The Paediatric Department of the Upper East Regional Hospital in Bolgatanga has screened more than 200 children at Zaare, a community in the Bolgatanga Municipality of the Upper East Region, for various health conditions.
The exercise, funded by the Anini Project, a Non-Governmental Organisation (NGO), saw the children undergo physical examination, haemoglobin (HB) test, assessment of their oxygen levels, pulse and temperature.
They were screened by a physician specialist, general and paediatric nurses, and laboratory technicians, among others, drawn from the Regional Hospital and other surrounding health facilities.
Mr Mark Anthony Azongo, a Paediatric Nurse Specialist, and the Head of the Paediatric Department of the Hospital, in an interview with the Ghana News Agency, said the initiative was necessitated by the frequent number of anaemia cases recorded at the Department.
“We realised that almost on daily basis, we transfuse children on admission with blood. They keep coming in bad state that we need to transfuse. So, with support from the Anini Project we decided to get into the community to conduct health education and screening with emphasis on anaemia,” he said.
Out of 15 children screened in the early hours of Monday when the GNA visited, 13 were anaemic, Mr Azongo said.
“So far, what we are seeing here is not different from what we record on the ward. Children aged six months to six years are considered anaemic at HB levels less than 11 grams per deciliter (g/dl), and children aged six to 14 years are considered anaemic when Hb levels are less than 12 g/dl,” he explained.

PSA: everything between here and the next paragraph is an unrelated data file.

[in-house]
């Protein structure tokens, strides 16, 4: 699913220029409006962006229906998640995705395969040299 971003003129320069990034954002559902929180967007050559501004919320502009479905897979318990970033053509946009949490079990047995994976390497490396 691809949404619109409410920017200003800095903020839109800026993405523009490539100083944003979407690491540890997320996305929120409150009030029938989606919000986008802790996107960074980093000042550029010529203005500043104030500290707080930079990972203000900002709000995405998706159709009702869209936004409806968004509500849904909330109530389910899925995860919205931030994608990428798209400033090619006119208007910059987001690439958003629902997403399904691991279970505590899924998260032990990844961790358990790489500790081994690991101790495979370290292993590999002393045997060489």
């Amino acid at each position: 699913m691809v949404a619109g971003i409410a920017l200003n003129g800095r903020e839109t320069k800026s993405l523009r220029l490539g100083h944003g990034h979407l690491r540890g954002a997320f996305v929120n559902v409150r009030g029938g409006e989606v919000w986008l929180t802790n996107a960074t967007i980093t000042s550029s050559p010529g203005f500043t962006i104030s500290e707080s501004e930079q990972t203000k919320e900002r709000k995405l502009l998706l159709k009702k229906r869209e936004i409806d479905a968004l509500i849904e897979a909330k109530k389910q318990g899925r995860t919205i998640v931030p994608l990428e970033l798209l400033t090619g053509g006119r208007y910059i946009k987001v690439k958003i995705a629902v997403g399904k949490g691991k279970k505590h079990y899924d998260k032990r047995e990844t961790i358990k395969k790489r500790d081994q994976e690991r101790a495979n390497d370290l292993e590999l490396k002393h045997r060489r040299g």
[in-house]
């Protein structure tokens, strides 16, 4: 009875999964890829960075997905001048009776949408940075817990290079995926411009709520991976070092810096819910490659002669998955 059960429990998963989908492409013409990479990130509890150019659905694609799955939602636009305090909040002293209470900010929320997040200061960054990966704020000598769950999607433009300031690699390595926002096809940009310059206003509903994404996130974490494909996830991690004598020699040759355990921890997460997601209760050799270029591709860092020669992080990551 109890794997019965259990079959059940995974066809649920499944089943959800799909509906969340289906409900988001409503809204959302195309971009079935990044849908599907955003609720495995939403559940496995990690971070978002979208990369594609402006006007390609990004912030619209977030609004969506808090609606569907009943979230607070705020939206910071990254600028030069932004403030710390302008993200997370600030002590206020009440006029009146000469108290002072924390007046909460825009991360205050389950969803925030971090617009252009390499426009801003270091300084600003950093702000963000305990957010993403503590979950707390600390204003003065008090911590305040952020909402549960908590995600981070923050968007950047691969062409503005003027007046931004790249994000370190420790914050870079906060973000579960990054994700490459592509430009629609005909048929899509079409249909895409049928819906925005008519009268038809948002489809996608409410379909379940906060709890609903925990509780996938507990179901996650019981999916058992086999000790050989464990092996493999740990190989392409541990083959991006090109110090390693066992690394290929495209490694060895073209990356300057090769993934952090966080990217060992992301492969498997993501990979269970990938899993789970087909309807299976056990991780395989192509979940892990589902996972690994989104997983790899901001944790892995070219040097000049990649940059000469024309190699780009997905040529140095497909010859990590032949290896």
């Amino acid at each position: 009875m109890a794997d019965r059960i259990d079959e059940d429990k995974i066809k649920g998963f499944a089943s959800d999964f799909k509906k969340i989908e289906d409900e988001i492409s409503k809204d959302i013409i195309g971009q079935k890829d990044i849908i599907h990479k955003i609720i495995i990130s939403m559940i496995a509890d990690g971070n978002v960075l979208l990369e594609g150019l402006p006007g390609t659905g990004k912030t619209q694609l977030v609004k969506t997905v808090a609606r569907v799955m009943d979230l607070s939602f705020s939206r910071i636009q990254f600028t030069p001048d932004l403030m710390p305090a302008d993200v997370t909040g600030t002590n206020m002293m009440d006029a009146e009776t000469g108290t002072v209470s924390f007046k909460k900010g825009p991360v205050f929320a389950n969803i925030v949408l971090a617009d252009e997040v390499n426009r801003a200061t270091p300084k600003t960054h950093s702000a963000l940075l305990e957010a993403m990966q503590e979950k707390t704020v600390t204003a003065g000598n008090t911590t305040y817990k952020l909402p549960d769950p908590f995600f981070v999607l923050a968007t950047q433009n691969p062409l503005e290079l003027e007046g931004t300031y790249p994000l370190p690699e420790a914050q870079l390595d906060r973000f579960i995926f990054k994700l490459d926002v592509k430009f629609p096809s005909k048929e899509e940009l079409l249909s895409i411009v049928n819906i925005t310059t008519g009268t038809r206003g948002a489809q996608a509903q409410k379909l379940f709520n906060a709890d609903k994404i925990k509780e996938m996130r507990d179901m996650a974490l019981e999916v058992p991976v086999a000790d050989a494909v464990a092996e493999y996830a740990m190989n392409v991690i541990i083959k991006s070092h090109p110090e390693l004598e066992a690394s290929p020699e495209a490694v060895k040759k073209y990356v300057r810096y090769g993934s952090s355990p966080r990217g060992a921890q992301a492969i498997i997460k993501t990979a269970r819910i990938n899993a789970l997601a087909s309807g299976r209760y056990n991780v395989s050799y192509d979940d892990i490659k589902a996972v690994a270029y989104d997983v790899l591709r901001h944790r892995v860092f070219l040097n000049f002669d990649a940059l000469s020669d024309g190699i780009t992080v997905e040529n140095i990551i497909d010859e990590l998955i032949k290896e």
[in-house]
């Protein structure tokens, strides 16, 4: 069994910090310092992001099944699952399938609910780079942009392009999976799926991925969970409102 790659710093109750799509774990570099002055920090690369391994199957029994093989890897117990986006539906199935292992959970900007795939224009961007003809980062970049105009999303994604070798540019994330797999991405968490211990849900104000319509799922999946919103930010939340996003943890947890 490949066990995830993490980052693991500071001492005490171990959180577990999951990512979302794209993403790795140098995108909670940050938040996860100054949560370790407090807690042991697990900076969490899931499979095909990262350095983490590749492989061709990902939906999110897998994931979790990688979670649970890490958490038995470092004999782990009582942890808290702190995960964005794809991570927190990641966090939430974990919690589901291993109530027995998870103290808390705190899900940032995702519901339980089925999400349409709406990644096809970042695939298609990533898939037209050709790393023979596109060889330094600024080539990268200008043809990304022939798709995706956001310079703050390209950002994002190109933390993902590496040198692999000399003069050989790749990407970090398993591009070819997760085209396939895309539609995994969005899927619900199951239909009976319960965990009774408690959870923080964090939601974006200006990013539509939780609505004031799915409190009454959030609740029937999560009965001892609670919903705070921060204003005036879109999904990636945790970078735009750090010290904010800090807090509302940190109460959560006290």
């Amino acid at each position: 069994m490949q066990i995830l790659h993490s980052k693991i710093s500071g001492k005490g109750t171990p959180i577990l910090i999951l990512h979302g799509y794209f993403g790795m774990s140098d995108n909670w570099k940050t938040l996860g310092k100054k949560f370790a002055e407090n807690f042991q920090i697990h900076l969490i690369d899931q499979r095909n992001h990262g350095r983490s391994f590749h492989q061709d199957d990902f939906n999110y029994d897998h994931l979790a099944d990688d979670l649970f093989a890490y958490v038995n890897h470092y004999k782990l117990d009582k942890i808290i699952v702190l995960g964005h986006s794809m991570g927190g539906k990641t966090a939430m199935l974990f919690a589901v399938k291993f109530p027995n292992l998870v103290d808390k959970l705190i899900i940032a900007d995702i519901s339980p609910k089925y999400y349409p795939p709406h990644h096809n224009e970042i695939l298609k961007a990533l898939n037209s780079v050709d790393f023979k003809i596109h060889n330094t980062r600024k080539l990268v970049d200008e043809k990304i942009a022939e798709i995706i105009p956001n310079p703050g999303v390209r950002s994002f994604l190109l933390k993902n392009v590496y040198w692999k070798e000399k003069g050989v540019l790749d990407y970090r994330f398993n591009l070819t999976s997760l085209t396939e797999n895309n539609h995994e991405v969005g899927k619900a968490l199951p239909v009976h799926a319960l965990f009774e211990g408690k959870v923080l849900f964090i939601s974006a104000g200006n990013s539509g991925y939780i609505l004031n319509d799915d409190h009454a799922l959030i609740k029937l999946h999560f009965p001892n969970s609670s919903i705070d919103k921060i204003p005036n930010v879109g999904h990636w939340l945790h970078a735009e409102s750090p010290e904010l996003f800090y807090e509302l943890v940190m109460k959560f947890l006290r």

Mr Azongo, also the President of the Nurse and Midwife Specialist Society of Ghana (NMSSG), expressed gratitude to the NGO, management of the Regional Hospital, the medical team, notably Dr Kofi Asare-Ansah, a Physician Specialist, and Madam Catherine Anyoka, the Deputy Chief Nursing Officer of the Hospital.
Dr Asare-Ansah said anaemia, worm infestations, malnutrition, and skin diseases were among the common health conditions identified in the community adding that the children were given prescriptions for medication.
While conducting physical examinations on them, he took the time to educate parents and guardians on proper hygiene practices, good nutrition, and the need to protect the children from mosquito bites.
Ms Sofia Gonzalez Mesias, the Chief Executive Officer (CEO) of the NGO, said the organisation had undertaken many development initiatives including the construction of a school, and support to orphanages, especially the God’s Love Residential Home in Bolgatanga.
She said health was a critical component of the NGO’s activities, and that apart from the screening exercise, it settled the hospital bills of children whose families could not afford the medication.
Ms Mesias said some parents often reported late to the hospital with their sick children, adding; “The problem I see is the timing. Before they arrive at the hospital, they are in a dangerous stage.”
She was hopeful that the screening exercise would be replicated in other communities to help in the identification of health conditions, especially anaemia and malnutrition, for early treatment.
The families commended the NGO and the health team for the initiative to treat conditions in the children that were unknown to them.